Six prominent citizens deliver a manifesto calling for provincial autonomy

By B4Ranch
02/ 19/ 01 4:27am

Alberta first

Six prominent citizens deliver a manifesto calling for provincial autonomy
by Kevin Michael Grace

ALBERTANS are not the wealthiest Canadians, but they are the biggest contributors to the cost of confederation. According to Alberta Treasury estimates, every man, woman and child paid a net fee of $2,905 for the privilege of being Canadian in 2000. For a family of four, that amounts to $11,620. The federal government has taken almost $200 billion out of Alberta in the last 30 years. Not that the Liberals are grateful–Prime Minister Chretien says the province needs “tough love.” Well, push has come to shove, and a group of six prominent citizens has declared that Alberta is no longer content to be the cow milked by Ottawa to feed Quebec and Atlantic Canada.

The six–Stephen Harper, president of the National Citizens’ Coalition (NCC); Tom Flanagan, University of Calgary political science professor; Ken Boessenkool, former policy adviser to former treasurer Stockwell Day; Ted Morton, University of Calgary political science professor and Alberta senator-elect; Andrew Crooks, chairman of the Canadian Taxpayers Federation; and Rainer Knopff, University of Calgary political science professor–published an open letter to Premier Ralph Klein on January 24: “Re: The Alberta Agenda.” It is nothing less than the opening salvo in a campaign to make Albertans “masters in their own house.” (The full text is available by clicking here.)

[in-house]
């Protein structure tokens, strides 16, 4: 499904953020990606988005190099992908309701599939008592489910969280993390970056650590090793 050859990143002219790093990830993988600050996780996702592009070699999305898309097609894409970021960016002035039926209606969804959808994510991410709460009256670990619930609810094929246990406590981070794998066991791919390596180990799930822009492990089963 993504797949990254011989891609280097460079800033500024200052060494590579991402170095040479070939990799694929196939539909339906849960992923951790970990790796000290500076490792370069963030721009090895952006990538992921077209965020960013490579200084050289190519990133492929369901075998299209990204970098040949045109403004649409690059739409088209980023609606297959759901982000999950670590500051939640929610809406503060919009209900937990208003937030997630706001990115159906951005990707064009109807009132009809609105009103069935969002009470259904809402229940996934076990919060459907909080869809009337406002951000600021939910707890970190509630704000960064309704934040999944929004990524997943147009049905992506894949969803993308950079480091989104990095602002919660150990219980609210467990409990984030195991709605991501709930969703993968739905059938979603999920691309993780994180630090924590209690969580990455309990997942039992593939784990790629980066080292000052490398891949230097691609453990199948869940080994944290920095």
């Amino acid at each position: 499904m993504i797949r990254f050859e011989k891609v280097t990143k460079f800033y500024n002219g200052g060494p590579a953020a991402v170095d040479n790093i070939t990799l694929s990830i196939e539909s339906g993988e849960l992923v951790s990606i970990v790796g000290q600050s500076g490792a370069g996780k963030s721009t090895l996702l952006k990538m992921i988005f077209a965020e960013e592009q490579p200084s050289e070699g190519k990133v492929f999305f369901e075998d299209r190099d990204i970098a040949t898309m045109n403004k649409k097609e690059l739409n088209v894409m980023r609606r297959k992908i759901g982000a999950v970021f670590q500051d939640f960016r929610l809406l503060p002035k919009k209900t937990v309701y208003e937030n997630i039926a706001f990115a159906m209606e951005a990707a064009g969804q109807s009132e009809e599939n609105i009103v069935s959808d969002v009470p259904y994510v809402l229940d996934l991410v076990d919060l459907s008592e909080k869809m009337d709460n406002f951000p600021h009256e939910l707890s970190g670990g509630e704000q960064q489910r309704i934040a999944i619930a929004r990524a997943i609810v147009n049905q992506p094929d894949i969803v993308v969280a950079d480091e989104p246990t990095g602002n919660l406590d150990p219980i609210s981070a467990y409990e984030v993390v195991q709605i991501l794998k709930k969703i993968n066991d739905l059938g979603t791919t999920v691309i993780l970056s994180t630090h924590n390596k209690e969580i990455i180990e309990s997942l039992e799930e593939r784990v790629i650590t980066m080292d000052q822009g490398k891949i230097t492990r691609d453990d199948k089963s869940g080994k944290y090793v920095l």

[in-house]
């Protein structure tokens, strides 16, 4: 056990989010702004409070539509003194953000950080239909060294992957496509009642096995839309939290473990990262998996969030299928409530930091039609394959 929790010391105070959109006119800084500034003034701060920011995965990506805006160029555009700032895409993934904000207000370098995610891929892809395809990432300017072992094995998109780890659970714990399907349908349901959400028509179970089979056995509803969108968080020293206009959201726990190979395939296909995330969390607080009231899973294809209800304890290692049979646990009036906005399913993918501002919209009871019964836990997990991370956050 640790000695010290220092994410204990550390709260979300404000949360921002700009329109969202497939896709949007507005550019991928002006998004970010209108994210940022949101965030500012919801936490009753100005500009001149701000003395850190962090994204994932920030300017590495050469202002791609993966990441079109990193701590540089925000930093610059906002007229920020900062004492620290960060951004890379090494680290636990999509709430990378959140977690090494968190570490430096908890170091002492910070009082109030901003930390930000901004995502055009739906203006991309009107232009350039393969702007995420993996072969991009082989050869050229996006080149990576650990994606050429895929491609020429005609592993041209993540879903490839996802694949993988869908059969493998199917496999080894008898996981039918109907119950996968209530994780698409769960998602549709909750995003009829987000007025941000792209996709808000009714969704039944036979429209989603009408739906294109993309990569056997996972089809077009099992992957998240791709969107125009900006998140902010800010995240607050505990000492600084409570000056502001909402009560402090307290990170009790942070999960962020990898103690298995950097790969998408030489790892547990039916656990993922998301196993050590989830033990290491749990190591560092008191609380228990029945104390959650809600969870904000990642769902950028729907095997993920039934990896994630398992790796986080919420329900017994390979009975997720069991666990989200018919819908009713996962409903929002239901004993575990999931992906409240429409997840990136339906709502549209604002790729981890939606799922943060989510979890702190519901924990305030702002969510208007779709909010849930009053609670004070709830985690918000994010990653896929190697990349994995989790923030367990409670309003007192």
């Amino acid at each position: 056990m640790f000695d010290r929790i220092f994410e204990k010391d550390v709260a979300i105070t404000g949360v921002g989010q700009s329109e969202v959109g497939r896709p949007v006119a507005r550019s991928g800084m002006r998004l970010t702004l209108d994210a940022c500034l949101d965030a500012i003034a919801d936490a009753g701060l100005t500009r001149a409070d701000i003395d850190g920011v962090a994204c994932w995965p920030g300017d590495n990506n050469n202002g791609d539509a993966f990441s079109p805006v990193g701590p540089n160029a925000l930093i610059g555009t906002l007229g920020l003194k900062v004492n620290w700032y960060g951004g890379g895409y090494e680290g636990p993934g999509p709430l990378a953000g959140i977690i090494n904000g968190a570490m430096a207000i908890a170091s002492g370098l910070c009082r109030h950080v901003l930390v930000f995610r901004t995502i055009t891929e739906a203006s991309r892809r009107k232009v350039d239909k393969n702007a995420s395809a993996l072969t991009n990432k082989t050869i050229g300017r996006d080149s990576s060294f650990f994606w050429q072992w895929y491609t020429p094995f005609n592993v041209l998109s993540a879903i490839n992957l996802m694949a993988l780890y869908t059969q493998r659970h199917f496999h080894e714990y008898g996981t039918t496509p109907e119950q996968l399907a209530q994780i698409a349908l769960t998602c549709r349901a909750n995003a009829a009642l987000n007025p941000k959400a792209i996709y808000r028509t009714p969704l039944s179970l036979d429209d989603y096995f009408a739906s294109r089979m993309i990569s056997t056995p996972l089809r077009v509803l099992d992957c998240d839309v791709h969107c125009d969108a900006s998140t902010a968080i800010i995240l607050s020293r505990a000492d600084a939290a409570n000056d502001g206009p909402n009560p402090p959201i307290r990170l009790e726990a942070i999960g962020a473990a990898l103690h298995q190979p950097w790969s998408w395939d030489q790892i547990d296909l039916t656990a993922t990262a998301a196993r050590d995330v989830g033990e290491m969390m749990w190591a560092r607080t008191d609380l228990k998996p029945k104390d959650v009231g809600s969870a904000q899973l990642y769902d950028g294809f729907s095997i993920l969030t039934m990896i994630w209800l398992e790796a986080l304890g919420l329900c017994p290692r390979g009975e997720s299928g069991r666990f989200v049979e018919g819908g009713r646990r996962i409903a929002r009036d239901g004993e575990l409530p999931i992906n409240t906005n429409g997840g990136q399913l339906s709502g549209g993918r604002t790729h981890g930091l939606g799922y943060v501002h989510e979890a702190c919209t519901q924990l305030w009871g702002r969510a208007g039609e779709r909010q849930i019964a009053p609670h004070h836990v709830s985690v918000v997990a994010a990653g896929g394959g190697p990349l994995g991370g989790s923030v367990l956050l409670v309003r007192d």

The letter begins, “During and since the recent federal election, we have been among a large number of Albertans discussing the future of our province. We were not dismayed by the outcome of the election so much as by the strategy employed by the federal government to secure its re-election. In our view, the Chretien government undertook a series of attacks not merely designed to defeat its partisan opponents, but to marginalize Alberta and Albertans within Canada’s political system.”